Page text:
¶10 Rule 3(d) of the Utah Rules of Appellate Procedure requires that "[t]he notice of appeal shall . . . designate the judgment or order, or part thereof, appealed from." Utah R. App. P. 3(d). In Jensen v. Intermountain Power Agency, we stated that "'the object of a notice of appeal is to advise the opposite party that an appeal has been taken from a specific judgment in a particular case. Respondent is entitled to know specifically which judgment is being appealed.'" 1999 UT 10, ¶ 7, 977 P.2d 474 (quoting Nunley v. Stan Katz Real Estate, Inc., 388 P.2d 798, 800 (Utah 1964)). In Jensen, we held that the appellant failed to preserve issues on appeal relating to a partial summary judgment when none of the dates recited in the notice in any way related to the partial summary judgment and the appellee was unduly prejudiced by the oversight. 1999 UT 10 at ¶¶ 6, 8. In Jensen, the appellee was prejudiced by the appellant's failure to properly describe the appeal because the appellee elected not to proceed with cross appeals against third party defendants when the appellant failed to raise issues relating to partial summary judgment. Id. However, this court has long adhered to the policy that where the notice of appeal sufficiently identifies the final judgment at issue and the opposing party is not prejudiced, the notice of appeal is to be liberally construed. See id. at ¶ 8; Price v. W. Loan & Sav. Co., 100 P. 677, 679 (Utah 1909).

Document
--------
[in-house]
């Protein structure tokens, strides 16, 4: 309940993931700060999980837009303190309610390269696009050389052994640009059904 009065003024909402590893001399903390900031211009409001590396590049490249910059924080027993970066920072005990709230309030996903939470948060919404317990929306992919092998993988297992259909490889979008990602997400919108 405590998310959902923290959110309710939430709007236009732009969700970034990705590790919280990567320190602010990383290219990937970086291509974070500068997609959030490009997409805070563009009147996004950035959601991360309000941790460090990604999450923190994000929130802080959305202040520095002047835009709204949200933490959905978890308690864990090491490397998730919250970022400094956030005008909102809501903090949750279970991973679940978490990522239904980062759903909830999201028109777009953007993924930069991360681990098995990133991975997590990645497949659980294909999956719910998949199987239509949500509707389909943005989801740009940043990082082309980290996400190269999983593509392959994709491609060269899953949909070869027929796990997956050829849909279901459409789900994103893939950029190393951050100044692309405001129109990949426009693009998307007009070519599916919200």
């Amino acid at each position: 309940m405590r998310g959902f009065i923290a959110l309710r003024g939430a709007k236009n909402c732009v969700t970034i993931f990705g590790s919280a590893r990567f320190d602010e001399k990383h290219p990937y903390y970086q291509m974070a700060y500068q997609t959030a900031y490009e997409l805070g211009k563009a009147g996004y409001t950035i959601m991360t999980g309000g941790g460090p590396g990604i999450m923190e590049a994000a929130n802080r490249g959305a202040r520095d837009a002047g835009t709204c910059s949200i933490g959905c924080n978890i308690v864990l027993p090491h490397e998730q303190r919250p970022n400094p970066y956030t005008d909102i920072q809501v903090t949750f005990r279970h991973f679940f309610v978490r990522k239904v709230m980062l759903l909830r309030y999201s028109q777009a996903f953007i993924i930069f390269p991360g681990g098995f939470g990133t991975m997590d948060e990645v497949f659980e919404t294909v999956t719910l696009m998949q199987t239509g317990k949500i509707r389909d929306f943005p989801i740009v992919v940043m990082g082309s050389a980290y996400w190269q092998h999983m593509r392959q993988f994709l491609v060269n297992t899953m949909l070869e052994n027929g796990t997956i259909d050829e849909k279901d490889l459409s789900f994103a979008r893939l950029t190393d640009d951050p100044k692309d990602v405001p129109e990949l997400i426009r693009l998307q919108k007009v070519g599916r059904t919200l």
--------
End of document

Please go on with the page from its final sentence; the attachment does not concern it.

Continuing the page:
¶11 The notice of appeal states that the Scotts "appeal the ruling of the Court on the Motion to Quash and Objection to Setting Hearings without re-opening the file." The notice of appeal identifies "the ruling of the Court on the Motion to Quash" as the final judgment from which the appeal is taken. In response to the motion to quash, the juvenile court entered two separate orders on the same day: the Visitation Order and the Attorney Fee Order. Since the Visitation Order and the Attorney Fee Order were issued on the same day and neither was identified individually as the order from which the Scotts appeal, together they comprise "the ruling of the Court on the Motion to Quash." Moreover, the Hardingers do not claim that they were misled or in any way prejudiced by the failure to list the orders separately in the notice of appeal. While the notice of appeal was not a model of clarity, it adequately notified the Hardingers of the issues to be reviewed. Therefore, the court of appeals had jurisdiction to review the Attorney Fee Order.

IV. AN ADOPTION DECREE TERMINATES THE

JUVENILE COURT'S JURISDICTION